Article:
June 2013
Volume 54, Issue 15
ARVO Annual Meeting Abstract  |   June 2013
The Flexibility of the Rod Photoreceptor Outer Segment
Author Affiliations & Notes
  • Mohammad Haeri
    Ophthalmology & Neurosciences & Physiology, SUNY Upstate Medical University, Syracuse, NY
  • Aphrodite Ahmadi
    Physics, SUNY Cortland, Cortland, NY
  • Barry Knox
    Ophthalmology & Neurosciences & Physiology, SUNY Upstate Medical University, Syracuse, NY
  • Footnotes
    Commercial Relationships Mohammad Haeri, None; Aphrodite Ahmadi, None; Barry Knox, None
  • Footnotes
    Support None
Investigative Ophthalmology & Visual Science June 2013, Vol.54, 715. doi:
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      Mohammad Haeri, Aphrodite Ahmadi, Barry Knox; The Flexibility of the Rod Photoreceptor Outer Segment. Invest. Ophthalmol. Vis. Sci. 2013;54(15):715.

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      © ARVO (1962-2015); The Authors (2016-present)

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Purpose: Rod photoreceptors are modified cilia with an extended cylindrical structure specialized for phototransduction called outer segment (OS). The OS is composed of a stack of thousands of disks connected to each other via flexible linkers. High-resolution confocal/polarized microscopy shows that OS exhibits axial structural variation, with extended bands composed of a few hundred disks. The band thickness is modulated by the light condition. We investigated the role of this layered structure in the stability of the OS, which can bend or break when subjected to mechanical forces. The flexural rigidity of rods has not been explored theoretically or experimentally. In this study we investigate the stiffness of this unique layered columnar structure in photoreceptors.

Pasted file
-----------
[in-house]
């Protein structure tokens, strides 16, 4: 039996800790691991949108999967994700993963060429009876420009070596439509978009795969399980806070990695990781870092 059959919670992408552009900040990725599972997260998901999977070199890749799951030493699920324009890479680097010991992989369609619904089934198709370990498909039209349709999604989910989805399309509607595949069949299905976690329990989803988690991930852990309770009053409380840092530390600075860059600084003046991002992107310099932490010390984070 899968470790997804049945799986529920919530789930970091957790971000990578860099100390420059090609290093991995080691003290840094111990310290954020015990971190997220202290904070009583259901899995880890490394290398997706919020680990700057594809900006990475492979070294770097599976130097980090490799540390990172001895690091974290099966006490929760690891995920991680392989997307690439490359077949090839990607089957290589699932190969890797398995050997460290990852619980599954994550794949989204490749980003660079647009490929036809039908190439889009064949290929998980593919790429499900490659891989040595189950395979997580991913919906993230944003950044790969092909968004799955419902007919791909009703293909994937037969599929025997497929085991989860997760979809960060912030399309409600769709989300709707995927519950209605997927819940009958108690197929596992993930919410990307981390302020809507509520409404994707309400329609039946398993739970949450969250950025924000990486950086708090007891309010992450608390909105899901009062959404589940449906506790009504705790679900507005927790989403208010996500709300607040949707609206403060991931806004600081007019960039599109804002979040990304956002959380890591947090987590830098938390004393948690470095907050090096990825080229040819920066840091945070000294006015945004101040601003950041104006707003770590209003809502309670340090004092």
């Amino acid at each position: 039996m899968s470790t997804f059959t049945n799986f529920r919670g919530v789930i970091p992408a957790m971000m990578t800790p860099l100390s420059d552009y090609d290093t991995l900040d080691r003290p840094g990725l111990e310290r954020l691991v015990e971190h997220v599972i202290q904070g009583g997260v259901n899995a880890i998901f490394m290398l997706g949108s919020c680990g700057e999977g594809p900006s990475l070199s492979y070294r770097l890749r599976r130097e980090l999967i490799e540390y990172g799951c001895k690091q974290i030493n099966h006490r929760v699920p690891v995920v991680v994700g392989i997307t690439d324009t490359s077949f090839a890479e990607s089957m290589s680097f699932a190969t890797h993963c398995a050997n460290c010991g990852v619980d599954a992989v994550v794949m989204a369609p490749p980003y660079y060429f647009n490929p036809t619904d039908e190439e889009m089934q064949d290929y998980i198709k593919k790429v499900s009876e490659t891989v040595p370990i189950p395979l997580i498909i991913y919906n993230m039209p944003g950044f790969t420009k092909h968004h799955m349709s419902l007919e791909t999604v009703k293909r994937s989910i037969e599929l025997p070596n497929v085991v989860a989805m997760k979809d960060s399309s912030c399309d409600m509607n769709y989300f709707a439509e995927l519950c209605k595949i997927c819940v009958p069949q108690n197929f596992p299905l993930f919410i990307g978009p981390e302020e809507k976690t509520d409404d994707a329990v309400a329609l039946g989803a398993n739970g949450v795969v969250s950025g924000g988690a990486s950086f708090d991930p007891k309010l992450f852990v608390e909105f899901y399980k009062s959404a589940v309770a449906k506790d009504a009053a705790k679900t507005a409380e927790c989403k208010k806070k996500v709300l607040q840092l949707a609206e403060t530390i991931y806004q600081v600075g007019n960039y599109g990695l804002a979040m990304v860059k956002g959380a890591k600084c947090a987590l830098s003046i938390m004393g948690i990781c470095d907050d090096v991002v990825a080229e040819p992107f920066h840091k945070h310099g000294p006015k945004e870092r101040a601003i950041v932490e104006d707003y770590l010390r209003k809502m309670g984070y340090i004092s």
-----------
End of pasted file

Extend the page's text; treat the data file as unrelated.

Methods: We generated transgenic Xenopus expressing rhodopsin fused to eGFP under the control of Xenopus opsin promoter. Using high-resolution microscopy of live photoreceptors we recorded the OS breakage along the rod axis and its correlation to disks made in dark or light periods. We introduced a coarse-grained model of the OS mechanical rigidity using the elasticity theory. The axial OS banding was represented via a spring-bead model, and the relation for the bending stiffness of this layered structure was derived.

Results: High-resolution confocal imaging of rods demonstrated high and low fluorescent bands generated in dark and light, respectively. The width of generated bands was proportional to the length of the dark or light period suggesting a diurnal origin. The observed fluorescent banding coincided with banding pattern recorded with DIC imaging which is similar to the banding pattern of wild type rods reported by Kaplan. Recorded images demonstrated breakage of OS in high density bands which are areas with lower flexibility. We calculated a bending stiffness of ~ 105 nN.μm2 for the OS which is 7 orders of magnitude larger than typical cilia.

Conclusions: Our theoretical results show that the bending stiffness has a quadratic relation to OS radius, and a direct relation to band thickness and density. Moreover, the model predicts a tendency for OS to break in bands with higher spring number density, in agreement with the experimental observation. More studies are needed to explore how pathological alterations of disk membrane properties by mutant proteins may lead to increased OS rigidity and thus increased breakage, ultimately contributing to retinal degeneration.

Keywords: 648 photoreceptors • 599 microscopy: light/fluorescence/immunohistochemistry • 688 retina  

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